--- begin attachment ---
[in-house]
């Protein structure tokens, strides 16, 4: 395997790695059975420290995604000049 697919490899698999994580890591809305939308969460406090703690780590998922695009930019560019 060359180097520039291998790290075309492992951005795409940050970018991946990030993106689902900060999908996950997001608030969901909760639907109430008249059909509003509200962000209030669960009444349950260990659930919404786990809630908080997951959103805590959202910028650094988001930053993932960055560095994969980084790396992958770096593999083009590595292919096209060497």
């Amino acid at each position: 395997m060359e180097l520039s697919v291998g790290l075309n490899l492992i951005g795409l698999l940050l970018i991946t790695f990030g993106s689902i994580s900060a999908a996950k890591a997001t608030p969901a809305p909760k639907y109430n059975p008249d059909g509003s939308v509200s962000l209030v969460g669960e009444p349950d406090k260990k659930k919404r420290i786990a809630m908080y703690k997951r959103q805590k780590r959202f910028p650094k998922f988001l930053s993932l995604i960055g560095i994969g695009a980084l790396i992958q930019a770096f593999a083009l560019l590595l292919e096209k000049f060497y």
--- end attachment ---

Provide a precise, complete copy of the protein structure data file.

[in-house]
């Protein structure tokens, strides 16, 4: 395997790695059975420290995604000049 697919490899698999994580890591809305939308969460406090703690780590998922695009930019560019 060359180097520039291998790290075309492992951005795409940050970018991946990030993106689902900060999908996950997001608030969901909760639907109430008249059909509003509200962000209030669960009444349950260990659930919404786990809630908080997951959103805590959202910028650094988001930053993932960055560095994969980084790396992958770096593999083009590595292919096209060497």
């Amino acid at each position: 395997m060359e180097l520039s697919v291998g790290l075309n490899l492992i951005g795409l698999l940050l970018i991946t790695f990030g993106s689902i994580s900060a999908a996950k890591a997001t608030p969901a809305p909760k639907y109430n059975p008249d059909g509003s939308v509200s962000l209030v969460g669960e009444p349950d406090k260990k659930k919404r420290i786990a809630m908080y703690k997951r959103q805590k780590r959202f910028p650094k998922f988001l930053s993932l995604i960055g560095i994969g695009a980084l790396i992958q930019a770096f593999a083009l560019l590595l292919e096209k000049f060497y």